Too often we think that if safety “wins” then the company “wins.” This is opposite of system theory. In fact, safety must “win” along with all the other parts of the system so that the system – the business – can succeed. Why is this perspective important? Because it is a common belief in safety professionals that they are competing with all the other company parts rather than working toward cooperation and interrelated success.

What is the take-away message here? That we must help everyone else succeed, not just safety. Safety actively must contribute for all parts to succeed. Safety can’t win alone. We must understand systems.

Teach success – We don’t teach our safety and health professionals to be successful in a business world. Take a look at almost any college curriculum for educating safety professionals or industrial hygienists; it doesn’t matter if it is a baccalaureate or post-graduate program. The curriculums teach technical skills and sciences to make graduates very knowledgeable technocrats in safety or industrial hygiene.

These new EHS professionals go out into the business world without the non-technical education that ultimately will determine if they are successful and provide value to the business. I believe that all of our safety and health professional education curriculums must include a new course that includes real-world persectives and offers guidance on working as part of a whole system, aka the entire business.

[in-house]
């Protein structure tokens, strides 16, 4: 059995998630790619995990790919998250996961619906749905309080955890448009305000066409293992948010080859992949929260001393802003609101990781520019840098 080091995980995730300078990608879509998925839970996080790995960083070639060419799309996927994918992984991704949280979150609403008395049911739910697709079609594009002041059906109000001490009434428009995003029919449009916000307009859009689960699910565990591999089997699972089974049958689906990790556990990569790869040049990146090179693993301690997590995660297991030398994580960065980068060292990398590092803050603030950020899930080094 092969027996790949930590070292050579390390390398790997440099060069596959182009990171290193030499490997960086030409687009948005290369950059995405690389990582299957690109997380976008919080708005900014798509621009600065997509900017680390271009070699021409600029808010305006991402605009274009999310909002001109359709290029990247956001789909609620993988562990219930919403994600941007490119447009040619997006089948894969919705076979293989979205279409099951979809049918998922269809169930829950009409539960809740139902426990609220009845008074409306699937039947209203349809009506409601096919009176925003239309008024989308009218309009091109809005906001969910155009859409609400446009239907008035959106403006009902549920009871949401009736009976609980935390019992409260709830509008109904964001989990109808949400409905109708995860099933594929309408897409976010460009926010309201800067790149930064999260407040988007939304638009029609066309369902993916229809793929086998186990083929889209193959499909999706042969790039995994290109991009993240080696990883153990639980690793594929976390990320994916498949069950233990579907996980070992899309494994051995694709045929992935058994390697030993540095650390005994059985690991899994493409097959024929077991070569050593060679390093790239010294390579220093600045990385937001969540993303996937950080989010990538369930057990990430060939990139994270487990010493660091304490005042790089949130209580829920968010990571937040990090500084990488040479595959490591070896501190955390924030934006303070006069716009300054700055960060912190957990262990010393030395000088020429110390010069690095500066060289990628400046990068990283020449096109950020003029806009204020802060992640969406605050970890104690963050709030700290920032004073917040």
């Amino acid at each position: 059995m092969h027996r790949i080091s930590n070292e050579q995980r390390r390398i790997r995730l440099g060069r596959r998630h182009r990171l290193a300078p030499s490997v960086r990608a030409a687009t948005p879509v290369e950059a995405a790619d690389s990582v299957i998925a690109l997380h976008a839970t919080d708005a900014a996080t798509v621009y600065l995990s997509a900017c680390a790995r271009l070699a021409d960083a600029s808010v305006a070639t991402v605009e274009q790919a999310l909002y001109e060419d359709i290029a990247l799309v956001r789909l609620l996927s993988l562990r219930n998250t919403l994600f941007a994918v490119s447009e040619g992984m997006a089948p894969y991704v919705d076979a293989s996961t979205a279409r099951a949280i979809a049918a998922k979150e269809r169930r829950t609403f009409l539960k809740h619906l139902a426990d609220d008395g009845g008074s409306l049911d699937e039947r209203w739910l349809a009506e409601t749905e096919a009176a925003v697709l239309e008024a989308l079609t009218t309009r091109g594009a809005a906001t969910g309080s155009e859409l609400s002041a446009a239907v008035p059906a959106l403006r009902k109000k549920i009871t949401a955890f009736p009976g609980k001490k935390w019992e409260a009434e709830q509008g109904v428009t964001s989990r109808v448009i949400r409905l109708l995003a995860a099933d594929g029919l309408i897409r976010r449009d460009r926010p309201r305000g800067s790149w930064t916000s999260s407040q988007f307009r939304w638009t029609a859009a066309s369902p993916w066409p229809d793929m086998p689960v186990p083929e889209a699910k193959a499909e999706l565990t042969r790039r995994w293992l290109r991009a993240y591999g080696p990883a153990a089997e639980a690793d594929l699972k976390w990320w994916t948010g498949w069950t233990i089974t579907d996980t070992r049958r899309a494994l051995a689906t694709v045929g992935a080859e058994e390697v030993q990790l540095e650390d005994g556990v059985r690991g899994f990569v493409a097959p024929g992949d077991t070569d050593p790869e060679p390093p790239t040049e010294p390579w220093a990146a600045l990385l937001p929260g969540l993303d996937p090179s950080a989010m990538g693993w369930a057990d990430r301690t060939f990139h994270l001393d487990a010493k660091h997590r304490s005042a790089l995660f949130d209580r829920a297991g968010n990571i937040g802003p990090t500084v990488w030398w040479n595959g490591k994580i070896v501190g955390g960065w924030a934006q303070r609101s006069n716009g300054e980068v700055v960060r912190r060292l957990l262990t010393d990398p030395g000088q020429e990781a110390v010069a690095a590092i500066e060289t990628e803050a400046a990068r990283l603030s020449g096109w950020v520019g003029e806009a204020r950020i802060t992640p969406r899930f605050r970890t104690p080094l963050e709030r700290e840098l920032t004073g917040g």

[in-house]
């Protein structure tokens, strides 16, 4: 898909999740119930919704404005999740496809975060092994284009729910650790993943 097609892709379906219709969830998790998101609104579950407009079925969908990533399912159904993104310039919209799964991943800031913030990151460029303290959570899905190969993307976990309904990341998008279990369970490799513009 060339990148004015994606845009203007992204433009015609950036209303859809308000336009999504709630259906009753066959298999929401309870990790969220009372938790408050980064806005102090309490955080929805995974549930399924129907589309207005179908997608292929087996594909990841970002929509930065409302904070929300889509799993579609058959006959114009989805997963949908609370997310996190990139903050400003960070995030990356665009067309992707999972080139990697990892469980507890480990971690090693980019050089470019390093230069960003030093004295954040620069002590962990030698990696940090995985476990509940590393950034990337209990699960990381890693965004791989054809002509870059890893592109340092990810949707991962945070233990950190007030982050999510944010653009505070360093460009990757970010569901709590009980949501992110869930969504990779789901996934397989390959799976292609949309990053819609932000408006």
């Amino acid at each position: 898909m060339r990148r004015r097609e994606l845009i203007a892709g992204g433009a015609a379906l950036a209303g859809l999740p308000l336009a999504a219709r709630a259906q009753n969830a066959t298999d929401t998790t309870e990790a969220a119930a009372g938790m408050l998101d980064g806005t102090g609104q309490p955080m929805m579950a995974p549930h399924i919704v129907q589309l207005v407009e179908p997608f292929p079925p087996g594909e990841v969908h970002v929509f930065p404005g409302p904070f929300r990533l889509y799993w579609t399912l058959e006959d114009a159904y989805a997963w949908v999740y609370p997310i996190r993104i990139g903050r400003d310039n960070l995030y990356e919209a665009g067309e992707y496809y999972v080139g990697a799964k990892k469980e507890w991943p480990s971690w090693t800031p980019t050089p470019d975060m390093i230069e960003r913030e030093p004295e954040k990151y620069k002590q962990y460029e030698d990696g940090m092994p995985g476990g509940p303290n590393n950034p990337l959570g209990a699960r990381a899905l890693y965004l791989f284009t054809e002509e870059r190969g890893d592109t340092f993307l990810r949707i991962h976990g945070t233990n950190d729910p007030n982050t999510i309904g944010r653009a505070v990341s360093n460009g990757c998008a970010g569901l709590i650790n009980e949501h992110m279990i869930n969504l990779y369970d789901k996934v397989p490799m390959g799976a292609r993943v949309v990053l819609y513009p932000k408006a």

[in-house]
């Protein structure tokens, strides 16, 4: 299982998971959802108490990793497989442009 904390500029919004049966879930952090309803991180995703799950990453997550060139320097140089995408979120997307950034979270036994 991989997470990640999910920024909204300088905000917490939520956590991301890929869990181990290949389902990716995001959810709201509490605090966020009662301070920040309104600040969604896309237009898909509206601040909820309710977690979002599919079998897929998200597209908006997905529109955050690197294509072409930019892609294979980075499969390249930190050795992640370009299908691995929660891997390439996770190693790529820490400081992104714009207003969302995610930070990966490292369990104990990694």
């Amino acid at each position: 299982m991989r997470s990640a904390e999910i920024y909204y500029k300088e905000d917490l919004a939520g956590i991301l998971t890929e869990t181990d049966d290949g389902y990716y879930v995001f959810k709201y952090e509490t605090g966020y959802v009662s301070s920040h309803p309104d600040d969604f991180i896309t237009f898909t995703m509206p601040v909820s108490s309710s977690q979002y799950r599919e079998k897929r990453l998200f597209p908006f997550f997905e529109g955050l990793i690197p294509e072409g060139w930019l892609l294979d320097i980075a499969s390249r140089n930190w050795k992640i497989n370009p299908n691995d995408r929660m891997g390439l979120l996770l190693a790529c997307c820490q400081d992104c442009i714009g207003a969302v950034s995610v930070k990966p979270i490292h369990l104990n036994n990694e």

“Do or Do Not, There Is no Try”

Certainly, two to five serious injuries for every 100 workers every year isn’t the best we can do. What stands in the way of achieving world-class safety and health performance across all industry isn’t new.

One of the truths necessary for change is that we acknowledge the way things truly are broken. Whenever a member of Alcoholics Anonymous speaks, he or she always starts out by saying: “I’m (first name) and I’m an alcoholic.” It is the power of acknowledging what is real and what is true that fuels the possibility of change.

Industry, business and leadership are broken when it comes to achieving world-class safety and health. We – our profession, our practice, our passionate ways we do things and teach things – also are broken. Widely held paradigms concerning safety also stand in our way of excellence.

How do we change? It has to be done one company at a time, one safety and health professional at a time and one safety and health educational curriculum at a time, and it won’t be fixed tomorrow. We must have the courage to change and stay the course.

(Read Part One of this article in the August issue of EHS Today or online at

F. David Pierce holds a master’s degree in industrial hygiene from the University of Utah and multiple safety and health certifications. He has published five books on safety management and over 100 articles. He currently resides in Salt Lake City and is principle consultant in Leadership Solutions Consultants Inc.